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dc.contributor.advisorHowell, Charles E.en_US
dc.contributor.advisorLloyd, John W. (Professor of social sciences)en_US
dc.contributor.advisorHayter, Earl W. (Earl Wiley), 1901-1994en_US
dc.contributor.advisorJameson, Hughen_US
dc.contributor.authorAllanson, Wallace W.en_US
dc.date.accessioned2019-04-12T14:43:01Z
dc.date.available2019-04-12T14:43:01Z
dc.date.issued1954
dc.identifier.urihttps://commons.lib.niu.edu/handle/10843/19954
dc.descriptionIncludes bibliographical references.en_US
dc.descriptionIncludes illustrations.en_US
dc.description.abstractIt is the purpose of this paper to examine the rise of labor In the United States in an attempt to show that the various underscored principles, herein contained, my be regarded as examples of basic principles of social change, illustrated by the changed position of the working class of society. The motivating force and main purpose of the labor movement in this country has been the Improvement of the status of workers as workers. Labor groups have kept active in the worker's mind three important items of improvement, which generally stated are: (1) higher wages, (2) shorter working hours, (3) better working conditions. The underscored principles used in this paper attempt to give the fundamental truth or basic doctrine establishing a cause for the many ideologies and social movements arising in the growth of American Labor Unions. They are used herein to furnish a basis for the manner and content of thinking characteristic of an individual or class of people, namely the laboring class. These principles may be used as the guiding rules in an interpretation of the labor movement in America.en_US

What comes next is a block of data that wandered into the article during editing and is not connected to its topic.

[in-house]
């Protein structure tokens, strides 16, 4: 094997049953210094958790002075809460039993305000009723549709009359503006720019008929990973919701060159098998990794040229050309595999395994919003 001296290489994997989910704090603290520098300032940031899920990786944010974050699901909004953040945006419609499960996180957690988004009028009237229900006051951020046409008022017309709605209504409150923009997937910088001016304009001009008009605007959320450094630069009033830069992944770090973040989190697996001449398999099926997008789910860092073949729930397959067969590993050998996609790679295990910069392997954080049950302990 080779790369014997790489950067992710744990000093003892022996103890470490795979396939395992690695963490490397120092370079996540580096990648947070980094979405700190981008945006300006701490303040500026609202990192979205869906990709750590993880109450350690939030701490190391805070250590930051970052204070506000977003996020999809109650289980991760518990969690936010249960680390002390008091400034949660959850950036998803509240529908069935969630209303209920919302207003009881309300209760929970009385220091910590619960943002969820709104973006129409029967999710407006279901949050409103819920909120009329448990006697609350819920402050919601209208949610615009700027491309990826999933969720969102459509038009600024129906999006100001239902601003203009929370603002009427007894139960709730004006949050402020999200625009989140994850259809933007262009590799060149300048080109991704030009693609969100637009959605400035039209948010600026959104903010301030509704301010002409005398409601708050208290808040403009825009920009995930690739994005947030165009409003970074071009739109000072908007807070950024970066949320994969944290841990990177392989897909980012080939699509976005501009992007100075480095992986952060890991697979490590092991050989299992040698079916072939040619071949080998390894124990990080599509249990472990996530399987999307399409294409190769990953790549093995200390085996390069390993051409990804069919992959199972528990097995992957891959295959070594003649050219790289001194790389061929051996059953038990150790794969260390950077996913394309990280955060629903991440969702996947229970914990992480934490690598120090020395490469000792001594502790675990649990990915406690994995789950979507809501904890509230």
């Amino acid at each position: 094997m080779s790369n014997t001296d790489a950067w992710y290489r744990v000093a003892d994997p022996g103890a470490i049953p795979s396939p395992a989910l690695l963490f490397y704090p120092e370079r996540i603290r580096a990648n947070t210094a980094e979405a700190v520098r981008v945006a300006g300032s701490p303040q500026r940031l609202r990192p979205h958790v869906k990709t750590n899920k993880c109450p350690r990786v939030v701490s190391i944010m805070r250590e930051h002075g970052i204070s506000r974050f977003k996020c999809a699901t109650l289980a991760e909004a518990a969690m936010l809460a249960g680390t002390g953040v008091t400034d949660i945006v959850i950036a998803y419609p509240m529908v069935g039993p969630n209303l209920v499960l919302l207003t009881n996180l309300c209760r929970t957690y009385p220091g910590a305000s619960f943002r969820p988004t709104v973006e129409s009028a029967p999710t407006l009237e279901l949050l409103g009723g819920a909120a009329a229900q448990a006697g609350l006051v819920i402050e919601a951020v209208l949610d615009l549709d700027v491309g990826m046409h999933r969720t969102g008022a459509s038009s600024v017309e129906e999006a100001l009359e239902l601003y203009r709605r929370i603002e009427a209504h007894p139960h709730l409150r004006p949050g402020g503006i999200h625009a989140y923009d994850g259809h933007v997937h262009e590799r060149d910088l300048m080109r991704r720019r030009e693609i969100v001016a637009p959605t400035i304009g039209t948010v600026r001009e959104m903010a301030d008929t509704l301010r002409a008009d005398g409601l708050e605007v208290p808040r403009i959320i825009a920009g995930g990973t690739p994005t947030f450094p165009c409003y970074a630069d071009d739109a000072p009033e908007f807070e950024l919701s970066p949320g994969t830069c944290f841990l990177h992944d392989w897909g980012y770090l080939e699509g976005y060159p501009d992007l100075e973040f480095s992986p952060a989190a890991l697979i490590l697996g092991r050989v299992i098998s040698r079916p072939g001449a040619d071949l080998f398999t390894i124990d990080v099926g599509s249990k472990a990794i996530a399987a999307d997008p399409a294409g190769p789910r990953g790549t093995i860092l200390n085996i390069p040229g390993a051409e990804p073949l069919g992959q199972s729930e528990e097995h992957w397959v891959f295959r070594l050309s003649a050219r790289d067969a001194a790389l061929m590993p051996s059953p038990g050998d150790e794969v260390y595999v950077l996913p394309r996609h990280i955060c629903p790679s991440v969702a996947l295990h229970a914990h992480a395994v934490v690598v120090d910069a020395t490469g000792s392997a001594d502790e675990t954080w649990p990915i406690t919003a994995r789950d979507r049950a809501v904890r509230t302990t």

dc.format.extent66 pagesen_US
dc.language.isoengen_US
dc.publisherNorthern Illinois Universityen_US
dc.rightsNIU theses are protected by copyright. They may be viewed from Huskie Commons for any purpose, but reproduction or distribution in any format is prohibited without the written permission of the authors.en_US
dc.subject.lcshLabor movement--United States--Historyen_US
dc.subject.lcshWorking class--United States--Historyen_US
dc.titlePrinciples of attitudes and social changes found in the American labor movementen_US
dc.type.genreDissertation/Thesisen_US
dc.typeTexten_US
dc.contributor.departmentDepartment of Social Sciencesen_US
dc.description.degreeM.S. Ed. (Master of Education)en_US


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